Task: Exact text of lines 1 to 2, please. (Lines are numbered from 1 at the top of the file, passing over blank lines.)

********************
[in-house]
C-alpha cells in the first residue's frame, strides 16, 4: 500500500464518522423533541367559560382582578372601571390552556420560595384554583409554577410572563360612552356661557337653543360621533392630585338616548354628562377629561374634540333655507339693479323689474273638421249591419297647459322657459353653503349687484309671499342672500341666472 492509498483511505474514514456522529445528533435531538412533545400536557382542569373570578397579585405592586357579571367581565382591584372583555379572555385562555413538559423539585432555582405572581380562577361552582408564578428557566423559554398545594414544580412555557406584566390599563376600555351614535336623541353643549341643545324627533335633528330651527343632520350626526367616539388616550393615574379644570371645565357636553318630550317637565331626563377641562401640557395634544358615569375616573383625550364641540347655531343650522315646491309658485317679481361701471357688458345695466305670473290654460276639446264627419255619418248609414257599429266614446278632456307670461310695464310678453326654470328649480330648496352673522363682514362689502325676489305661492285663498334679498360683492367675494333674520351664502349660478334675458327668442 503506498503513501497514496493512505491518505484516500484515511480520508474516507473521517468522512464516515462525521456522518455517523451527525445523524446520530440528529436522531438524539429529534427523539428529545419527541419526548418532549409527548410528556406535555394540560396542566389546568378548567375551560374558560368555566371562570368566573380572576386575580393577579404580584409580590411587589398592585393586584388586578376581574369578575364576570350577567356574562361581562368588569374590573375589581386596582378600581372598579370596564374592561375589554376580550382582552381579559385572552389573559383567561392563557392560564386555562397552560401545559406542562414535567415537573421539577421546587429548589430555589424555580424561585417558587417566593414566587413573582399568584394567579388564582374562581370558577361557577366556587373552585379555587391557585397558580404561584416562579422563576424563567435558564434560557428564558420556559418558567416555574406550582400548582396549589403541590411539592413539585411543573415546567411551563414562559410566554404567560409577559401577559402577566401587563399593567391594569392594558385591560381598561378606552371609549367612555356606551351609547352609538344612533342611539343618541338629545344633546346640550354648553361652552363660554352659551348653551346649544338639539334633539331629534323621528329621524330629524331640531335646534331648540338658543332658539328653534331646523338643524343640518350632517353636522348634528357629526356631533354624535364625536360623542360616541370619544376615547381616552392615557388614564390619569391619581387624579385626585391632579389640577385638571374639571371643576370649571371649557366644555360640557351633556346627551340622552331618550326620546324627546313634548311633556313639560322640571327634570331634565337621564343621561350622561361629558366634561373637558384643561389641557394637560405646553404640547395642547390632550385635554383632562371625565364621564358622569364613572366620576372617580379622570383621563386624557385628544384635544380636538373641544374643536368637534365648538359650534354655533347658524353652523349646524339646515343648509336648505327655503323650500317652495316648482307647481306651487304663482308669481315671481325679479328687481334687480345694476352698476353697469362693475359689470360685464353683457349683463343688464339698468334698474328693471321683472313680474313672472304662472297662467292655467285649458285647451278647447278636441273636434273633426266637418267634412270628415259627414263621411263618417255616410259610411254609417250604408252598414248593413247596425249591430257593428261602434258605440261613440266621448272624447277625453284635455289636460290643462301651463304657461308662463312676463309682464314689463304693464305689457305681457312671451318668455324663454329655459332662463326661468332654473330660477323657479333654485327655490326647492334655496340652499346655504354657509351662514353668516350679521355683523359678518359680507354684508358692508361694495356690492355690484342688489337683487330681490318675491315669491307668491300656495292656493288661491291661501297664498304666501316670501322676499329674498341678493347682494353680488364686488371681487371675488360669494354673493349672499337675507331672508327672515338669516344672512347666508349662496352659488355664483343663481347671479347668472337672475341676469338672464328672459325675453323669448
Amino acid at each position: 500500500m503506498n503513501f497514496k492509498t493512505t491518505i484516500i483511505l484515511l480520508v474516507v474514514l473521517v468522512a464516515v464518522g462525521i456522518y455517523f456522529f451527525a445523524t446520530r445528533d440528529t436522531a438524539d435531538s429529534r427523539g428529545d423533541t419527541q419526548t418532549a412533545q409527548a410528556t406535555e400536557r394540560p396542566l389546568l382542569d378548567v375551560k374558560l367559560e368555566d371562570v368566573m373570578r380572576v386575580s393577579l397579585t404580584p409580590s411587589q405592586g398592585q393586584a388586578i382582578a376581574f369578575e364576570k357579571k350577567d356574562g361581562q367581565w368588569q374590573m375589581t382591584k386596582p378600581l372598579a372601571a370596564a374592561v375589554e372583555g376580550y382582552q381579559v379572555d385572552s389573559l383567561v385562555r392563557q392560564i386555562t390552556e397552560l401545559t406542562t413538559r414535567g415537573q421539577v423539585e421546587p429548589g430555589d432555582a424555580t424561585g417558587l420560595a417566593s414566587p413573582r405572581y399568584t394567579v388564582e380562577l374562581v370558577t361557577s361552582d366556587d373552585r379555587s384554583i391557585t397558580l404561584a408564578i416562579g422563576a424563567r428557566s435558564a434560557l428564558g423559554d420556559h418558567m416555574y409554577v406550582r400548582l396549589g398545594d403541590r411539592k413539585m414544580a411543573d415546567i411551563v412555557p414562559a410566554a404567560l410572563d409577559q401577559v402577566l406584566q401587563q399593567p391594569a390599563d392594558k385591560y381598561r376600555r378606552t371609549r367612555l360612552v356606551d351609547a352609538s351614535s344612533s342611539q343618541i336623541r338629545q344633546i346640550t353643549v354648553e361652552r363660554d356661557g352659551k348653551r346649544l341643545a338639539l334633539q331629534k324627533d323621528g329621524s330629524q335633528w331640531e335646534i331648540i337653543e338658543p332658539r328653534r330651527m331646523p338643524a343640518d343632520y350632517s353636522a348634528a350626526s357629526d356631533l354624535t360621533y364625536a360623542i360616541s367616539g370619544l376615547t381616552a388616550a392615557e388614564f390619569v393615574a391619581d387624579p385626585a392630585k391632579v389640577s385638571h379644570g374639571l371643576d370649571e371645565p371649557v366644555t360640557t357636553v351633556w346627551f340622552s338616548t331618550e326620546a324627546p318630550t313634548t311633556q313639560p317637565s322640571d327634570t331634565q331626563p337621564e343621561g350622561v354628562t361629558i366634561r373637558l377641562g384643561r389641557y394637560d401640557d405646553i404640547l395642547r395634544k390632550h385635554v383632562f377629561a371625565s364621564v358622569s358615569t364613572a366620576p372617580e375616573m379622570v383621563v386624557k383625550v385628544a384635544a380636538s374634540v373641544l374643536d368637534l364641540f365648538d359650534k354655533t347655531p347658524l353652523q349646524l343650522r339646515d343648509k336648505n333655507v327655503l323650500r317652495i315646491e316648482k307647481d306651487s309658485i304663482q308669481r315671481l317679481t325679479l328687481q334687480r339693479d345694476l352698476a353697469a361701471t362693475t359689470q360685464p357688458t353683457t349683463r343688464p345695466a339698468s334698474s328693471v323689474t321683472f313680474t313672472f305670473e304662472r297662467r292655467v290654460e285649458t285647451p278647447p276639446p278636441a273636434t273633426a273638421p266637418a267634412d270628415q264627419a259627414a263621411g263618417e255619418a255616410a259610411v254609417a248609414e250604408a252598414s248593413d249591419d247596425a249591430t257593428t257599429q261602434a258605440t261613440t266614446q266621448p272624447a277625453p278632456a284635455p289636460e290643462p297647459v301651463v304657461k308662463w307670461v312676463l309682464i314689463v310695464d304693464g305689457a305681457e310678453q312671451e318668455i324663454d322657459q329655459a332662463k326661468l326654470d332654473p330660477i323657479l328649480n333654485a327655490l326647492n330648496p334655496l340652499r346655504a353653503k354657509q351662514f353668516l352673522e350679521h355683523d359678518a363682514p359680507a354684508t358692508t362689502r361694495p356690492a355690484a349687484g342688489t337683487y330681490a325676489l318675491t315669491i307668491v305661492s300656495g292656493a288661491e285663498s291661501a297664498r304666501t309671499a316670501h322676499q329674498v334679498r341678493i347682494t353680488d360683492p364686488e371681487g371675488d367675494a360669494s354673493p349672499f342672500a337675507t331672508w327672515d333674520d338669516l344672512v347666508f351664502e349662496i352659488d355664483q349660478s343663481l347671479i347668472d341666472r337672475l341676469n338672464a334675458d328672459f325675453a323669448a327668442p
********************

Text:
[in-house]
C-alpha cells in the first residue's frame, strides 16, 4: 500500500464518522423533541367559560382582578372601571390552556420560595384554583409554577410572563360612552356661557337653543360621533392630585338616548354628562377629561374634540333655507339693479323689474273638421249591419297647459322657459353653503349687484309671499342672500341666472 492509498483511505474514514456522529445528533435531538412533545400536557382542569373570578397579585405592586357579571367581565382591584372583555379572555385562555413538559423539585432555582405572581380562577361552582408564578428557566423559554398545594414544580412555557406584566390599563376600555351614535336623541353643549341643545324627533335633528330651527343632520350626526367616539388616550393615574379644570371645565357636553318630550317637565331626563377641562401640557395634544358615569375616573383625550364641540347655531343650522315646491309658485317679481361701471357688458345695466305670473290654460276639446264627419255619418248609414257599429266614446278632456307670461310695464310678453326654470328649480330648496352673522363682514362689502325676489305661492285663498334679498360683492367675494333674520351664502349660478334675458327668442 503506498503513501497514496493512505491518505484516500484515511480520508474516507473521517468522512464516515462525521456522518455517523451527525445523524446520530440528529436522531438524539429529534427523539428529545419527541419526548418532549409527548410528556406535555394540560396542566389546568378548567375551560374558560368555566371562570368566573380572576386575580393577579404580584409580590411587589398592585393586584388586578376581574369578575364576570350577567356574562361581562368588569374590573375589581386596582378600581372598579370596564374592561375589554376580550382582552381579559385572552389573559383567561392563557392560564386555562397552560401545559406542562414535567415537573421539577421546587429548589430555589424555580424561585417558587417566593414566587413573582399568584394567579388564582374562581370558577361557577366556587373552585379555587391557585397558580404561584416562579422563576424563567435558564434560557428564558420556559418558567416555574406550582400548582396549589403541590411539592413539585411543573415546567411551563414562559410566554404567560409577559401577559402577566401587563399593567391594569392594558385591560381598561378606552371609549367612555356606551351609547352609538344612533342611539343618541338629545344633546346640550354648553361652552363660554352659551348653551346649544338639539334633539331629534323621528329621524330629524331640531335646534331648540338658543332658539328653534331646523338643524343640518350632517353636522348634528357629526356631533354624535364625536360623542360616541370619544376615547381616552392615557388614564390619569391619581387624579385626585391632579389640577385638571374639571371643576370649571371649557366644555360640557351633556346627551340622552331618550326620546324627546313634548311633556313639560322640571327634570331634565337621564343621561350622561361629558366634561373637558384643561389641557394637560405646553404640547395642547390632550385635554383632562371625565364621564358622569364613572366620576372617580379622570383621563386624557385628544384635544380636538373641544374643536368637534365648538359650534354655533347658524353652523349646524339646515343648509336648505327655503323650500317652495316648482307647481306651487304663482308669481315671481325679479328687481334687480345694476352698476353697469362693475359689470360685464353683457349683463343688464339698468334698474328693471321683472313680474313672472304662472297662467292655467285649458285647451278647447278636441273636434273633426266637418267634412270628415259627414263621411263618417255616410259610411254609417250604408252598414248593413247596425249591430257593428261602434258605440261613440266621448272624447277625453284635455289636460290643462301651463304657461308662463312676463309682464314689463304693464305689457305681457312671451318668455324663454329655459332662463326661468332654473330660477323657479333654485327655490326647492334655496340652499346655504354657509351662514353668516350679521355683523359678518359680507354684508358692508361694495356690492355690484342688489337683487330681490318675491315669491307668491300656495292656493288661491291661501297664498304666501316670501322676499329674498341678493347682494353680488364686488371681487371675488360669494354673493349672499337675507331672508327672515338669516344672512347666508349662496352659488355664483343663481347671479347668472337672475341676469338672464328672459325675453323669448